Classical Education in Britain, 1500-1900

Classical Education in Britain, 1500-1900

Classical Education in Britain, 1500-1900

Classical Education in Britain, 1500-1900

Excerpt

The history of classical education in Britain may be said to begin in the year 78, when the Roman governor Agricola, after the spectacular military successes with which his governorship began, took measures to bind his subjects more closely to Rome. He encouraged the Britons to adopt the Roman way of life, and provided a liberal education for the sons of the local chieftains, 'so that those who had lately rejected the language of Rome now wished to acquire eloquence'. The words of Tacitus make it clear that the Britons were not only taught the Latin language; they were taught, as were the Romans themselves, to study literature in the school of the grammaticus and to practise the art of selfexpression in the school of rhetoric.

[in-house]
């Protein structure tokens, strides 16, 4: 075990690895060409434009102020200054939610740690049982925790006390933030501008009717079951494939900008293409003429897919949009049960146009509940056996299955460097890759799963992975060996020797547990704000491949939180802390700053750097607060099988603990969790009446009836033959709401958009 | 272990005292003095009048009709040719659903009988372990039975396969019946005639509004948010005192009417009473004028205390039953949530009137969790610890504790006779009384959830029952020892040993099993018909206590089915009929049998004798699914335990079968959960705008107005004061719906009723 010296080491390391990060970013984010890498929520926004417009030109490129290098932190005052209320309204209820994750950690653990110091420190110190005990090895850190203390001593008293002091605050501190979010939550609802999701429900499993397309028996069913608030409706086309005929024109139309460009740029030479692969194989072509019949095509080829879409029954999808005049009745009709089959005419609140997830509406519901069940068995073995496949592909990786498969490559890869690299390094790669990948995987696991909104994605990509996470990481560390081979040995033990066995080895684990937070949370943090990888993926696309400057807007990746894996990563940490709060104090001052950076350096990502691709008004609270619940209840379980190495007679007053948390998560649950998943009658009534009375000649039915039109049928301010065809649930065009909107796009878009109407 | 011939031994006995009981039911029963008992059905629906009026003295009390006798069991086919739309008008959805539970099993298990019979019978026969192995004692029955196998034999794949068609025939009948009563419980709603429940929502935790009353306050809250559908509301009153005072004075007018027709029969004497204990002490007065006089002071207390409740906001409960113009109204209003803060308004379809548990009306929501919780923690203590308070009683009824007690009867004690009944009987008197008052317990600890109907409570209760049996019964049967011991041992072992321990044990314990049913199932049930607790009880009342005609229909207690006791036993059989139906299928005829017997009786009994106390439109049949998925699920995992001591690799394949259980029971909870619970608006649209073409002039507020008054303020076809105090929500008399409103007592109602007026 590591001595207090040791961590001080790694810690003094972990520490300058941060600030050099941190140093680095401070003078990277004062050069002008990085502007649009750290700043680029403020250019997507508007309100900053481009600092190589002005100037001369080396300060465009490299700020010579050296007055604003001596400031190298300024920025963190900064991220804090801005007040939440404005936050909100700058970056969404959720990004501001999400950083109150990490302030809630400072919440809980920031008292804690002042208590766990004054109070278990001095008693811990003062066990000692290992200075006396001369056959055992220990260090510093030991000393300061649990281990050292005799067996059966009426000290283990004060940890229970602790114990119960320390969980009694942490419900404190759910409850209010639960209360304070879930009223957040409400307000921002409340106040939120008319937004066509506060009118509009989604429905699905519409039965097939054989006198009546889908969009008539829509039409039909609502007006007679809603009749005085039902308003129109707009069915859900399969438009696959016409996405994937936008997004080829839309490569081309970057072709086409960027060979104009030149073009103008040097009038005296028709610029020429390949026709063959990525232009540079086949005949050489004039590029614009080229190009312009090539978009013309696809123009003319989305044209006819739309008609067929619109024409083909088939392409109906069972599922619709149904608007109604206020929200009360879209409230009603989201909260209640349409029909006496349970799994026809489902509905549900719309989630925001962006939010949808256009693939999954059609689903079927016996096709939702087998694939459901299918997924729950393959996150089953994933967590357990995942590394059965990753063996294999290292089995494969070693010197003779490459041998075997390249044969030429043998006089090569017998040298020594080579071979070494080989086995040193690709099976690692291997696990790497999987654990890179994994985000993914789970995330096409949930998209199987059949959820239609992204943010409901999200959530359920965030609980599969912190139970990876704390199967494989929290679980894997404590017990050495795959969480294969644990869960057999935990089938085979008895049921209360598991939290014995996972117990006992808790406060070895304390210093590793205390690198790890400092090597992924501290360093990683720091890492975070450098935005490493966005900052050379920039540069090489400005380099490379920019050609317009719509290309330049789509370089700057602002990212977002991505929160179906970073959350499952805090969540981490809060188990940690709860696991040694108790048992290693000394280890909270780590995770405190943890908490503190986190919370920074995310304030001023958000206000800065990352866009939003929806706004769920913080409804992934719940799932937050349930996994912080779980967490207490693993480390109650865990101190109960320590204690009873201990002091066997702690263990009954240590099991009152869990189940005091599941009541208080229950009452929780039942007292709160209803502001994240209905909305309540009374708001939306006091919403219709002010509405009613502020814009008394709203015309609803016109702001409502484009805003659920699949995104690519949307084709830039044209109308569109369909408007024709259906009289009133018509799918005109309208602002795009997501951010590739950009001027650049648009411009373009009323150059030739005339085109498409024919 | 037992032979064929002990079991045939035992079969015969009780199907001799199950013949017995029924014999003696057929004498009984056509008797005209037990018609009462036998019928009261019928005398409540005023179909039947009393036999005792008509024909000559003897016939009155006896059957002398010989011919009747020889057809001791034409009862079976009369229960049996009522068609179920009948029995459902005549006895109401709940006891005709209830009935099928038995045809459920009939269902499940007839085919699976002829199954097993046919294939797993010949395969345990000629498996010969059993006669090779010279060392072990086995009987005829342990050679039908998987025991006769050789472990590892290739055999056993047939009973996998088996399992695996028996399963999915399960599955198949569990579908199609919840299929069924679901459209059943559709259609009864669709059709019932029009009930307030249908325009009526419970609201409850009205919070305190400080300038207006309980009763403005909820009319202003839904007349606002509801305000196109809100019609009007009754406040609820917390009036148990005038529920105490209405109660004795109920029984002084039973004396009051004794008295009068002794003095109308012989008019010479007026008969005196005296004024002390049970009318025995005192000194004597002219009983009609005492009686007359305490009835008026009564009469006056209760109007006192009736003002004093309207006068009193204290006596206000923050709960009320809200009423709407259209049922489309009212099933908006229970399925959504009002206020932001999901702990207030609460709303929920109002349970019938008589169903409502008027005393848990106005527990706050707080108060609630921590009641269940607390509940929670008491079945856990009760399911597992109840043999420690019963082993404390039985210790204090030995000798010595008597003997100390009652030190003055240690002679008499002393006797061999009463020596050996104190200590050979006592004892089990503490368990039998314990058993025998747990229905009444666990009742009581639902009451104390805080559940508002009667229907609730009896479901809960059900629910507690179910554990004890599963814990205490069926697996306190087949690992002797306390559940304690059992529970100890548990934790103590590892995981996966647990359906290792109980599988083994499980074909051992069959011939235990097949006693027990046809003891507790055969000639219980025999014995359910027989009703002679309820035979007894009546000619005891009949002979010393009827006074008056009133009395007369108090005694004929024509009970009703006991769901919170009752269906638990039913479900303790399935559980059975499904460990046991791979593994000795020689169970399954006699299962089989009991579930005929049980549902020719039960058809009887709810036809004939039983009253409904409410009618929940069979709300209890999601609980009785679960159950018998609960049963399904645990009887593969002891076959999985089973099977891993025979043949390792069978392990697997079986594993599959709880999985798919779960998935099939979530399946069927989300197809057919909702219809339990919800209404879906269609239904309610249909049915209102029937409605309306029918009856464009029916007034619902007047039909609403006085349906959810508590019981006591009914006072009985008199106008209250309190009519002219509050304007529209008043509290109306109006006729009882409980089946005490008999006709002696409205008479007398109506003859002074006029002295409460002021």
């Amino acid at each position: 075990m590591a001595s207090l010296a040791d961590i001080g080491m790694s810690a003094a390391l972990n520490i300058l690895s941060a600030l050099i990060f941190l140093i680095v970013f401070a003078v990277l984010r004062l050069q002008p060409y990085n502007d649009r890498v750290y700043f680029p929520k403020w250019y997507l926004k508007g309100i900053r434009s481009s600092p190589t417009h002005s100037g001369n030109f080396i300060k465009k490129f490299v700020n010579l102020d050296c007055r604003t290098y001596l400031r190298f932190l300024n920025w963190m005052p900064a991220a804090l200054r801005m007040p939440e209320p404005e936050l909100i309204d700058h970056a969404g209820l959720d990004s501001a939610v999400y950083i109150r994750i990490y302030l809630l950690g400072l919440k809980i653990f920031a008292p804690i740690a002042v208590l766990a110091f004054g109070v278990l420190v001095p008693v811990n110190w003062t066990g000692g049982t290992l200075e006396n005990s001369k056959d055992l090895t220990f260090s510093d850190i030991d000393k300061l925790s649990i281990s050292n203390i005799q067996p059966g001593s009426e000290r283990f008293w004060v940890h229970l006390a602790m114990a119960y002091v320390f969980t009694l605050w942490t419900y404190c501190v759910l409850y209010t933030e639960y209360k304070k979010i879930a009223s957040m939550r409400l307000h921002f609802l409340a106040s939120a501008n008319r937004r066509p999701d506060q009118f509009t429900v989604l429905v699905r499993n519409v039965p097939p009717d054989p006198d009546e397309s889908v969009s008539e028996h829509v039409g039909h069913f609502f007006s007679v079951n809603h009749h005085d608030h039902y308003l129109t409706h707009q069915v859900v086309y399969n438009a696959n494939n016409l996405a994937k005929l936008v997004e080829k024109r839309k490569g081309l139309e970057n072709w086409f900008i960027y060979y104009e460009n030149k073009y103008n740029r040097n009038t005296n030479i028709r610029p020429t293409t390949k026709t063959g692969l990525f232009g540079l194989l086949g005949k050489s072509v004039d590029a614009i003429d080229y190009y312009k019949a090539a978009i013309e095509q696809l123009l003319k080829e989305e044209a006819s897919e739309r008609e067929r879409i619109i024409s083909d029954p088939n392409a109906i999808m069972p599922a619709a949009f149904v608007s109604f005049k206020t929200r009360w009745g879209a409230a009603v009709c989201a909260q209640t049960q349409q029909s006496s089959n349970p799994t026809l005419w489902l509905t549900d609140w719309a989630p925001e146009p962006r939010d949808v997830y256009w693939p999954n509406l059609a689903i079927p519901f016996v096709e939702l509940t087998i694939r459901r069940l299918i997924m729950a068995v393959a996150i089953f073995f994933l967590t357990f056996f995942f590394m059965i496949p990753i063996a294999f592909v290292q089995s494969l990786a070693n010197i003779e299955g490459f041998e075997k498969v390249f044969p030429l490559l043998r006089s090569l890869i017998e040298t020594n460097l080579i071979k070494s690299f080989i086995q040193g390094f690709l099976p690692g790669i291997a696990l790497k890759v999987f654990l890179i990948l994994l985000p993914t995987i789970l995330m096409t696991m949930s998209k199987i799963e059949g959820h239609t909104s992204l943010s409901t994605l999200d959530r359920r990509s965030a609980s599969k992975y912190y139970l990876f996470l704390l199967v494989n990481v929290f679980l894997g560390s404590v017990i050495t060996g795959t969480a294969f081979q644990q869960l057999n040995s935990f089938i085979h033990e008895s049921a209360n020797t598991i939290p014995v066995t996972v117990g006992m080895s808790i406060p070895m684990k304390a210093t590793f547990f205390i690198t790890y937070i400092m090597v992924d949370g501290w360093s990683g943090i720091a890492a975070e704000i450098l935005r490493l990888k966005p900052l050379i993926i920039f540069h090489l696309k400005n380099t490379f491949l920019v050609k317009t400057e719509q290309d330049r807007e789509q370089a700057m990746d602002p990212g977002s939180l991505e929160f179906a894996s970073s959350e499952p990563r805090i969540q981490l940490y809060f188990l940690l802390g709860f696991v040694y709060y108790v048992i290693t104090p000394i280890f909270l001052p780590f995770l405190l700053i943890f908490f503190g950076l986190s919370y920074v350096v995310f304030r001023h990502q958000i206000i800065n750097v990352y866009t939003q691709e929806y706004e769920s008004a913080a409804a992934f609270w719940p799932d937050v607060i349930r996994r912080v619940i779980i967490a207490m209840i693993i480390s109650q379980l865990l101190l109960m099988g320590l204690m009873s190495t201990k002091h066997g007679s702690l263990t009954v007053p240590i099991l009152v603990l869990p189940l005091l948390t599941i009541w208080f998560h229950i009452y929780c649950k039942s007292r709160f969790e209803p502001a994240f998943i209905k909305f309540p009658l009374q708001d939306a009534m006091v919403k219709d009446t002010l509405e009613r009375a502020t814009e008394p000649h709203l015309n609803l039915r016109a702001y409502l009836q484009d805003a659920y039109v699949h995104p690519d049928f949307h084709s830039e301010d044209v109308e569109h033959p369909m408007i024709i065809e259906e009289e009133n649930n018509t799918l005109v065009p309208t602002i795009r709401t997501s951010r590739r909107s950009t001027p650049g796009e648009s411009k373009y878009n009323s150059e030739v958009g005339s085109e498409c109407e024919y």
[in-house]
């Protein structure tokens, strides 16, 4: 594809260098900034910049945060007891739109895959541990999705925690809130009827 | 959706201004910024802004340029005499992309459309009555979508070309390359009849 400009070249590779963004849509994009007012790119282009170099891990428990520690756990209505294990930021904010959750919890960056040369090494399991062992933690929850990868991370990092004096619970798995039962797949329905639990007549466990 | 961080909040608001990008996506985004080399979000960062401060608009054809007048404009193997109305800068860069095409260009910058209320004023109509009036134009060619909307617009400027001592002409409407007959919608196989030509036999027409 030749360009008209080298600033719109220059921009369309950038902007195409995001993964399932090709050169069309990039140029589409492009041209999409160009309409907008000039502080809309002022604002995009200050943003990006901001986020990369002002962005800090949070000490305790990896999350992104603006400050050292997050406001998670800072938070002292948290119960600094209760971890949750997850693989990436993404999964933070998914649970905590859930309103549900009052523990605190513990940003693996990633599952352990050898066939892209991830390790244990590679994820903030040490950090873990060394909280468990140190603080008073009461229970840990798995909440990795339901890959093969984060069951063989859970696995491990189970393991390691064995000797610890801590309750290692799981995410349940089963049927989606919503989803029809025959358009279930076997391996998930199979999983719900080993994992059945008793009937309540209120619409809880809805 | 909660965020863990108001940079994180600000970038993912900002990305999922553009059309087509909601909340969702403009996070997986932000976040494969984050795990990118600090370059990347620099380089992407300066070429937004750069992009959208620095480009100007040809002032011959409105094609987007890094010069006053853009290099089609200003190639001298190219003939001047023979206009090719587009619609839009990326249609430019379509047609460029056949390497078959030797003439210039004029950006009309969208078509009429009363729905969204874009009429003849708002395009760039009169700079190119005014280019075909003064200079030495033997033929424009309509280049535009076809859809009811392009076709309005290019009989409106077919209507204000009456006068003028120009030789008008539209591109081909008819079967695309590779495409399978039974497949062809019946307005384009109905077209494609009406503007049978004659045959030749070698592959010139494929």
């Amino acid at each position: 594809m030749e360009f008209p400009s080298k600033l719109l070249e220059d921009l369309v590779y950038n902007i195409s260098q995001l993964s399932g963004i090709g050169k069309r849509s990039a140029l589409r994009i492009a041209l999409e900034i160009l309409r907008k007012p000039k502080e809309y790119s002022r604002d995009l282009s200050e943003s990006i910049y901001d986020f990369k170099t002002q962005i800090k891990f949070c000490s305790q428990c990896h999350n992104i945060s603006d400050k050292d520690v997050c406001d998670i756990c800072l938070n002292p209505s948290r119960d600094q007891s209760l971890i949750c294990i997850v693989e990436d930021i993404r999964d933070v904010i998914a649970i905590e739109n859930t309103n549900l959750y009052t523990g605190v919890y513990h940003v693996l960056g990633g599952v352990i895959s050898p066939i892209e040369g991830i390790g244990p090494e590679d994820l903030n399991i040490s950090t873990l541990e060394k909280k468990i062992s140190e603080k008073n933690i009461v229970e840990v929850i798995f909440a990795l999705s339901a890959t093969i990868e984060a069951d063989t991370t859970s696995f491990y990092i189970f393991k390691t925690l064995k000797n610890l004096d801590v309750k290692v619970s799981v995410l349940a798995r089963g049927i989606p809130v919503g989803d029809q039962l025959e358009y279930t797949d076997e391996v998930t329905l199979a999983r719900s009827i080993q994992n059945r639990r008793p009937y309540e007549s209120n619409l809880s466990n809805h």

Britain produced no Ausonius to celebrate her teachers, and evidence for the further history of education in Roman Britain is all but non-existent. None the less it is fitting that we should turn to the ancient world by way of prelude to this study, for it is there that we must seek the origins of the type of education we know as classical. Under the Roman Empire the established system of education was one based on the study and imitation of the best models of literature, one moreover in which a foreign language and literature, that of Greece, was regarded as having a claim on the schoolboy no less strong than that of his own language and literature.

The main function of the ancient grammaticus was to expound the poets. He would explain allusions and difficult words, expound the metre and insist on correct reading aloud. The Greek grammaticus would begin with Homer and proceed to fine dramatists, Menander in particular; the Roman grammaticus, closely following the Greek example, concentrated on Virgil and on the Roman Menander, Terence. Sallust was read in the schools of the later Empire, but otherwise prose writers were generally ignored.

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